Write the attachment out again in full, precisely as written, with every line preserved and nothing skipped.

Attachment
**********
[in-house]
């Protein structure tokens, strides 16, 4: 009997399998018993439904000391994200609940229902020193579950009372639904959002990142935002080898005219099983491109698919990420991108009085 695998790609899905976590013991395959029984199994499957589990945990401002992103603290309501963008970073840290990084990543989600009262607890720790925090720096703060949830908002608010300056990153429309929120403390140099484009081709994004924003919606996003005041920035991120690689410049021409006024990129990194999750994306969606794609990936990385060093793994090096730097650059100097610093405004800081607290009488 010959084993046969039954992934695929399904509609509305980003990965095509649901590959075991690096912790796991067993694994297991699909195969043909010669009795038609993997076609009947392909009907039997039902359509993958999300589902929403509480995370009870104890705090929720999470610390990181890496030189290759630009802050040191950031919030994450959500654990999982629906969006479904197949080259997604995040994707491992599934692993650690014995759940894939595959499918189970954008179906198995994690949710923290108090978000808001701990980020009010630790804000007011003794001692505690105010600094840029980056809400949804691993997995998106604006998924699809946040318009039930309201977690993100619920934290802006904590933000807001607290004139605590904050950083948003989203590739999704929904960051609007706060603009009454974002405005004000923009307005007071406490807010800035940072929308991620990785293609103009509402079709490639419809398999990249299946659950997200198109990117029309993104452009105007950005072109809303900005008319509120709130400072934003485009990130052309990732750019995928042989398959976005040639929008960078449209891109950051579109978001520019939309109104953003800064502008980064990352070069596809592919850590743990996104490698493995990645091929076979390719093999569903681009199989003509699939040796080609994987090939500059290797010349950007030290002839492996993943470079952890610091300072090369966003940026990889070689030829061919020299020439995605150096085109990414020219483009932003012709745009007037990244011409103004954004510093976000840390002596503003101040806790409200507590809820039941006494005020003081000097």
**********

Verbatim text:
[in-house]
């Protein structure tokens, strides 16, 4: 009997399998018993439904000391994200609940229902020193579950009372639904959002990142935002080898005219099983491109698919990420991108009085 695998790609899905976590013991395959029984199994499957589990945990401002992103603290309501963008970073840290990084990543989600009262607890720790925090720096703060949830908002608010300056990153429309929120403390140099484009081709994004924003919606996003005041920035991120690689410049021409006024990129990194999750994306969606794609990936990385060093793994090096730097650059100097610093405004800081607290009488 010959084993046969039954992934695929399904509609509305980003990965095509649901590959075991690096912790796991067993694994297991699909195969043909010669009795038609993997076609009947392909009907039997039902359509993958999300589902929403509480995370009870104890705090929720999470610390990181890496030189290759630009802050040191950031919030994450959500654990999982629906969006479904197949080259997604995040994707491992599934692993650690014995759940894939595959499918189970954008179906198995994690949710923290108090978000808001701990980020009010630790804000007011003794001692505690105010600094840029980056809400949804691993997995998106604006998924699809946040318009039930309201977690993100619920934290802006904590933000807001607290004139605590904050950083948003989203590739999704929904960051609007706060603009009454974002405005004000923009307005007071406490807010800035940072929308991620990785293609103009509402079709490639419809398999990249299946659950997200198109990117029309993104452009105007950005072109809303900005008319509120709130400072934003485009990130052309990732750019995928042989398959976005040639929008960078449209891109950051579109978001520019939309109104953003800064502008980064990352070069596809592919850590743990996104490698493995990645091929076979390719093999569903681009199989003509699939040796080609994987090939500059290797010349950007030290002839492996993943470079952890610091300072090369966003940026990889070689030829061919020299020439995605150096085109990414020219483009932003012709745009007037990244011409103004954004510093976000840390002596503003101040806790409200507590809820039941006494005020003081000097």